It Came to Me in a Dream: An Unusual Plotting Technique (Guest Post with Darlene Beck Jacobson, author of Wishes, Dares, and How to Stand Up To a Bully

Hi Holly. Thanks so much for having me on your wonderful blog to talk about my new book WISHES, DARES, AND HOW TO STAND UP TO A BULLY and how it was plotted.

WoCCover01Usually, when it comes to plotting a novel, I struggle with getting it all to come out the way I envision. I have a strong beginning and knowledge of how I expect it to end. It’s what comes in between that throws me for a loop. I’ll write down possible scenes, things the character(s) need to do or potential conflicts that could arise. Most of the plot ideas that end up staying in the story are ones that I discovered after many revisions.

I expect there are many of us out there with this same kind of problem.

For my new novel in verse WISHES, DARES, AND HOW TO STAND UP TO A BULLY, plotting was a totally different animal. The main character Jack spoke to me in a voice so loud and clear. He was insistent that I tell his story the way he spoke it, which turned out to be free verse. So, instead of plotting what might happen, I began to compile a list of words that would spark a conversation between Jack and me. (The title for the story at this stage was Fish, Wish, and Other Four Letter Words…hence the list of four-letter words).

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Each day I’d sit down with the list, choose a word and let Jack tell me his thoughts on it. The list expanded as we got further into the story and the final version that became the book veered from the strict four letter word format. But that list is the plot, sure and true. Every crossed out word is a poem in the story. I am so intrigued by this idea, that I am ruminating on another story in verse and have started compiling my list of words.

 

Book Cover Blurb:

Wishes, Dares and How to Stand Up to a Bully. The novel in verse crystallizes a boy’s worries about his father, who is MIA in Vietnam, and how his family, new best friend, and a bully unexpectedly help him find the courage to do the right thing, not just the easy thing.

 

Wishes, Dares, and How to Stand Up to a Bully(review from Forward Magazine)

Darlene Beck-Jacobson

Creston Books (Apr 7, 2020)

Hardcover $17.99 (275pp)

978-1-939547-62-0

In Darlene Beck-Jacobson’s poignant novel in verse, Wishes, Dares, and How to Stand Up to a Bully, a boy copes with the absence of his father, who is missing in action during the Vietnam War.

Eleven-year-old Jack, with his mother and his sister, Katy, spends the summer at his grandparents’ home. When he and Katy catch a one-eyed fish, they see it is as lucky; they make a wish on it to have pancakes for dinner. When the wish comes true, they wonder if the fish really is magical.

 

Jack relates the incident to his friend, Jill, who decides to catch the fish again. She wishes that her bully of a brother, Cody, would leave them alone, but her wish has different results. Meanwhile, Jack reads his father’s childhood diary, hoping that it contains clues about what makes a good wish so that he can make the perfect one and bring his father home. Discussions about wishes overlay the ways that the children work through their complicated situations. Its free verse lines crafted with care and concision, the book captures Jack’s emotions, and his 1960s small town setting, because of its sharp attention to detail. References to John F. Kennedy, John Glenn, and Joe DiMaggio round out the period, and the shadow of the war hangs over everything. Still, the children roam unsupervised—fishing, biking, and camping—in a world that is otherwise familiar and safe. They’re dealing with serious issues all the while, from Jill and Cody’s abusive stepfather to Jack and Katy missing their father. By the end, they have all developed the courage and strength to deal with their struggles.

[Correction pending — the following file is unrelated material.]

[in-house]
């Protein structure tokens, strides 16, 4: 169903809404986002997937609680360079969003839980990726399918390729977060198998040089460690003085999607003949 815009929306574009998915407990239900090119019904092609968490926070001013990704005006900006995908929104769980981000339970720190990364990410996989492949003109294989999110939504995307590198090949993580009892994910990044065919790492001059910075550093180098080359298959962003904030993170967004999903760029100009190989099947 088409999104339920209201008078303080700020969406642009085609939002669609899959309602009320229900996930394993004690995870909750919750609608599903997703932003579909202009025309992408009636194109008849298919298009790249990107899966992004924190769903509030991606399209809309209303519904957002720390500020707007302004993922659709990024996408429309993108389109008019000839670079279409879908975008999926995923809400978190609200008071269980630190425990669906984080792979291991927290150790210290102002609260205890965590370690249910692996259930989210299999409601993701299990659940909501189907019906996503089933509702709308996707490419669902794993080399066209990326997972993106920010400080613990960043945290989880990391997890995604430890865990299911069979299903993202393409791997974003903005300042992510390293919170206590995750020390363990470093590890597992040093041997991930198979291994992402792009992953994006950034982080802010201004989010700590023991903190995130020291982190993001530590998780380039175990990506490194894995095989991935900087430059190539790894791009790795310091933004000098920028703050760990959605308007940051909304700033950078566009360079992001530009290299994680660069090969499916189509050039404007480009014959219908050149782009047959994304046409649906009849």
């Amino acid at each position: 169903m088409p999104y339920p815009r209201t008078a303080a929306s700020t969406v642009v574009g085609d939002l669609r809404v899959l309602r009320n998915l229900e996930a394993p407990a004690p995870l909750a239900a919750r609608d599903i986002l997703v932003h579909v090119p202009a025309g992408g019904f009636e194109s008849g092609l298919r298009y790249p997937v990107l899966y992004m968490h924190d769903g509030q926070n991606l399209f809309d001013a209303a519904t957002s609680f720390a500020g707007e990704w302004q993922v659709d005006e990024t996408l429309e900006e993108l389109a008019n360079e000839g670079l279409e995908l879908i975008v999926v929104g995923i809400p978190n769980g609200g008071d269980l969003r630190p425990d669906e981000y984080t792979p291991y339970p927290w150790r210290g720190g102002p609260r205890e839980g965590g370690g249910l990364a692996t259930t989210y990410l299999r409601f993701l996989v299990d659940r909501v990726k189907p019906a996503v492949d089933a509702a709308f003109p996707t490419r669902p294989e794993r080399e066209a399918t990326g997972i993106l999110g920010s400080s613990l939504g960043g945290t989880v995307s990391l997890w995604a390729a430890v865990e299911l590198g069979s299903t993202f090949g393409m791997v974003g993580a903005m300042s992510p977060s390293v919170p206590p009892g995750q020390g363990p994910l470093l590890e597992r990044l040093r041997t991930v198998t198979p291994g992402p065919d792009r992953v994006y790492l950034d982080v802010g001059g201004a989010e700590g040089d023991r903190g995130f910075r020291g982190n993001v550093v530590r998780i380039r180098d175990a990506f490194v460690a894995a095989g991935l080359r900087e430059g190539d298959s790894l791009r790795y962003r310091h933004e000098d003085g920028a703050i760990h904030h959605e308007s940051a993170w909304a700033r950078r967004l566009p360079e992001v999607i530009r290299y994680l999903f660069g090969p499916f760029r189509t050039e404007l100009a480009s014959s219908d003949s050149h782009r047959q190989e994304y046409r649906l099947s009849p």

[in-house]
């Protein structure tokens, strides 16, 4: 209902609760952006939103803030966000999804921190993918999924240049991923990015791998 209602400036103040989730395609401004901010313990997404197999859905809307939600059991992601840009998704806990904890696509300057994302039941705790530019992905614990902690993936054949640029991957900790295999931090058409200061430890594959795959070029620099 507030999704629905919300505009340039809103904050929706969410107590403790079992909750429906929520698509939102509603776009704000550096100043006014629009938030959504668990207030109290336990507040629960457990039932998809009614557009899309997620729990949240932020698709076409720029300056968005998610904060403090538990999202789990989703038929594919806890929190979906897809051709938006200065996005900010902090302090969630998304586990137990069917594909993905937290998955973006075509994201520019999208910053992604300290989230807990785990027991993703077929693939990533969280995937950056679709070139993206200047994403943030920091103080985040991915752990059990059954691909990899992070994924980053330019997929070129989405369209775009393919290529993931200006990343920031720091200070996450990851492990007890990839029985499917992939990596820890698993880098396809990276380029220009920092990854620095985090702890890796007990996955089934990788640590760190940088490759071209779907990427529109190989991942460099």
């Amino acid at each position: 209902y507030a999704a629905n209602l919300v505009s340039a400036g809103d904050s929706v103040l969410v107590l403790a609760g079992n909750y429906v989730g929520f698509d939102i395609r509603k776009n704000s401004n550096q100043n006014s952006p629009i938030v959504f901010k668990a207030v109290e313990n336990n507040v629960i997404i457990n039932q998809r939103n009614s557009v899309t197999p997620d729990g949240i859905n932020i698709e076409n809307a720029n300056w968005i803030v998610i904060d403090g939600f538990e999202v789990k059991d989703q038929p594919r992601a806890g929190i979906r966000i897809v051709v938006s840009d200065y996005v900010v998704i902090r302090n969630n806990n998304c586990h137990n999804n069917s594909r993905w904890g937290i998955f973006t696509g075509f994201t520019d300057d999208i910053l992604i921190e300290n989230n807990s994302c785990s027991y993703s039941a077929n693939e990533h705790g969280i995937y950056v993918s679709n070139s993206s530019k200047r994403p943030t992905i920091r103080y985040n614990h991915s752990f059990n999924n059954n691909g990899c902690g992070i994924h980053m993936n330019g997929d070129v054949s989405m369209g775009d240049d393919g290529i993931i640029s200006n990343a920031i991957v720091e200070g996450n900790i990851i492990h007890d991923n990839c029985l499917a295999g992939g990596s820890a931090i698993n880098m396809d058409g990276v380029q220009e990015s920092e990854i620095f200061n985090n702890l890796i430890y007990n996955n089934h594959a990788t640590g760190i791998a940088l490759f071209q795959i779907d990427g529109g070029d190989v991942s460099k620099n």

A historical childhood fantasy in verse, Wishes, Dares, and How to Stand Up to a Bully blends light summer fun with deep emotional challenges.

 

CATHERINE THURESON (March / April 2020)

 

BIO:

author pic 1Darlene Beck Jacobson is a former teacher and speech therapist who has loved writing since she was a girl.  She is also a lover of history and can often be found mining dusty closets and drawers in search of skeletons from her past. She enjoys adding these bits of her ancestry to stories such as her award-winning middle grade historical novel WHEELS OF CHANGE (Creston 2014) and WISHES, DARES, AND HOW TO STAND UP TO A BULLY (Creston 2020).

Darlene lives and writes her stories in New Jersey with her family and a house full of dust bunnies. She’s caught many fish, but has never asked one to grant her a wish. She’s a firm believer in wishes coming true, so she tries to be careful what she wishes for.

Her blog features recipes, activities, crafts, articles on nature, book reviews, and interviews with children’s book authors and illustrators.
www.darlenebeckjacobson.com

Twitter: @DBeckJacobson

darlenejacobson13@gmail.com

 

ISBN: 978-1-939547-62-0

 

View the previous post in the tour (March 30):

http://www.robinnewmanbooks.wordpress.com

 

The next stop: https://viviankirkfield.com/

TO ORDER:

Amazon

B&N

 

2 thoughts on “It Came to Me in a Dream: An Unusual Plotting Technique (Guest Post with Darlene Beck Jacobson, author of Wishes, Dares, and How to Stand Up To a Bully

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